What is Surge Studies?

Surge Studies is the name I’ve given to what I hope will become an inter-disciplinary field of expertise, research and, above all, applied-practice focused upon surge events of all kinds. 

Many groups of people have experience of and expertise in managing and creating surge events, but that experience and expertise tends to stay within those groups. The idea behind Surge Studies is to pool that experience and expertise so that anyone involved in surge can benefit from them. I hope also that Surge Studies will come to be identified by a common and agreed set of concepts, so that everyone operating in a “surge business” area speaks more or less the same language.

Q. Who should contribute to and have an interest in Surge Studies?

Anyone involved in any “business” where surge events occur. This includes anyone responding to surge events or seeking to create them. So it includes people who work in:

  • the emergency services (police, fire-fighters, paramedics, sea rescue etc)
  • hospitals (especially A&E, trauma and intensive care)
  • epidemiology and infectious disease management
  • environmental management
  • disaster and humanitarian relief
  • the military
  • crowd management
  • retail supply and operations
  • “high street” businesses – estate agents, firms of solicitors and accountants
  • all other business organisations
  • local government
  • government departments
  • NGOs & charities
  • media & PR organisations
  • schools & colleges
  • community groups
  • teams of all sorts
  • all other types of organisation
  • explosive sports
  • events with explosive surge sub-events (eg pit stops in F1)
  • individuals & families

Q. Why do we need all this focus on surge events?

The simple answer is because many surge events are among the biggest and worst events there are in terms of the damage they can do. Many are both challenging and destructive. Think hurricanes, floods, earthquakes, wild fires, pandemics and rapid-development famines. Clearly we need to get even better at managing natural surge events and even better at managing those that are not primarily natural – sudden mass migrations, for example, and dealing robustly with calamities such as stricken nuclear facilities.

Moreover, climate change will mean even more impactful surge events. Floods and water shortages will be two of the factors precipitating massive displacements and migrations. Conflict and failed state conditions are likely to lead to more humanitarian surge requirements. Pandemics are almost inevitable and likely to pose massive challenges.

So it would be no exaggeration to say that the future of our species depends on our getting to grips with the mega surges that could easily overwhelm us. This reason alone is enough to warrant the emergence of Surge Studies. But surge response events are required for more common if still dreadful situations – mass casualty incidents, for example, terrorist incidents and conflagrations such as the terrible Grenfell Tower disaster. We need a relentless focus on surge readiness to cope with these events.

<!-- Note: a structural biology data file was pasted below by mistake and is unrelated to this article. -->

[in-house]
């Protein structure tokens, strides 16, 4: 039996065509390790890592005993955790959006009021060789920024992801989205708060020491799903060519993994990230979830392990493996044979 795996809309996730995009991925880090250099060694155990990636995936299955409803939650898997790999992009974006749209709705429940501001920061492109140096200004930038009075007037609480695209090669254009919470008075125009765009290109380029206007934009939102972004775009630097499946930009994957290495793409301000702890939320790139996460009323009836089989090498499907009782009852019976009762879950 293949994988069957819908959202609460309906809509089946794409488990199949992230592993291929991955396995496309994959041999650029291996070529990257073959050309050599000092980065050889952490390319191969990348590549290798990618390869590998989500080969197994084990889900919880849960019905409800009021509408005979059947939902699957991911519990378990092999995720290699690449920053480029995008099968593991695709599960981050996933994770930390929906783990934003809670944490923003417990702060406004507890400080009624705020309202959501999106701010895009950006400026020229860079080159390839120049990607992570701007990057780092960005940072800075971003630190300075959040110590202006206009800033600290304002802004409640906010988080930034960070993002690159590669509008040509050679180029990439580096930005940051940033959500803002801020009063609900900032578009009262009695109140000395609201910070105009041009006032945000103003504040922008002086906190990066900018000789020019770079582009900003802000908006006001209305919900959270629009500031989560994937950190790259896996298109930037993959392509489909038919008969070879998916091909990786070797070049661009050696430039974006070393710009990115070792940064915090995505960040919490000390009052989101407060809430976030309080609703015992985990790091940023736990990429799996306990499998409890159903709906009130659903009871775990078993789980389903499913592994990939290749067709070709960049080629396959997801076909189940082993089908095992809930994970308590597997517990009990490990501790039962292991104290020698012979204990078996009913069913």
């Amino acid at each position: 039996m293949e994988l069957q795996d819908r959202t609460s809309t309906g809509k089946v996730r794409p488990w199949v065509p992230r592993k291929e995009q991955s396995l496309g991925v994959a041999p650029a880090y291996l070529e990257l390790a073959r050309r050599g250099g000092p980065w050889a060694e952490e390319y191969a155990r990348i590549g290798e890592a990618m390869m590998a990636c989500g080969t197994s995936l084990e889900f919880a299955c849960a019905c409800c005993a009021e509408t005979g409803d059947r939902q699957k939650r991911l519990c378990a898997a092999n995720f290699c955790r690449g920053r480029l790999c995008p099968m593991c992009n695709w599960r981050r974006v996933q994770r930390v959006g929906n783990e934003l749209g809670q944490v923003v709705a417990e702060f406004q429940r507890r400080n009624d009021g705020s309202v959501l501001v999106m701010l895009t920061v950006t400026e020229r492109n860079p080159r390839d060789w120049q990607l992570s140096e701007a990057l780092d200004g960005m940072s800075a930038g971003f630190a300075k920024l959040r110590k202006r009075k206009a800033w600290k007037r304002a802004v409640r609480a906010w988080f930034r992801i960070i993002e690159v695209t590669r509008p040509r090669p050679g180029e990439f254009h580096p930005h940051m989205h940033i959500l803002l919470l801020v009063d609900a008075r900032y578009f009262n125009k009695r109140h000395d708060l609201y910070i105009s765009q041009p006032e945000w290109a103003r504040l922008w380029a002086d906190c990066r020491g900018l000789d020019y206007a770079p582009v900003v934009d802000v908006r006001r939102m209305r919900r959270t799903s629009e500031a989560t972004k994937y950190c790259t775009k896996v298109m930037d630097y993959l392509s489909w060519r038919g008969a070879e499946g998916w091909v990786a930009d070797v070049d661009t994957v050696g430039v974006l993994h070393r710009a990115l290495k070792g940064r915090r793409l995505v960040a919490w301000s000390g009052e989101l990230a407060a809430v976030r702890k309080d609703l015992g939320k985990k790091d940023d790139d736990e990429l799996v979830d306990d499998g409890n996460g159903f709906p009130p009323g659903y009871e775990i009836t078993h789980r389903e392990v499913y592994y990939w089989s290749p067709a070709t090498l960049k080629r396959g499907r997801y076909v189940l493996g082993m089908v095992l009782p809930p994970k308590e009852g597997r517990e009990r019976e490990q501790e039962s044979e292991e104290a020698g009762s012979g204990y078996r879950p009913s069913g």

But as already indicated, all organisations need sometimes to operate in surge mode – for example, when they have an exceptional work-load or need to respond robustly to a reputational hammer-blow. Every individual and every organisation from a family to a multi-national needs to have the wherewithal to surge if and when required. The best way of ensuring they do is to make surge a focus in its own right.

Q. Are there more positive reasons for focusing on surge events?

Definitely. Surge can be a major proactive strategy for accomplishing goals. It can often be more effective than a gradualist approach. Companies can use surge to get to the next desired level of production or to optimise the energy and talents of a high-performing team. This is surge-by-design rather than surge from necessity.

Virtually every organisation can reap the benefits of surging. Think of schools, hospitals, charities, NGOs, local authorities and community groups – all would have options for operating that they wouldn’t have if surge strategies were not on their menus.

The primary need is for intentional surge action to become a go-to option for any organisation or community. This means surging consciously, by design and with as much expertise and readiness as possible rather than just responding in as surge-like way as they can when something “goes wrong” or even unexpectedly “right”. A really resilient organisation will have the consciousness, the capacity and the agility to respond both to sudden, unexpected events and to ones that can be planned for. Engaging with Surge Studies will help them to develop the wherewithal for what might be called full-spectrum surge competence.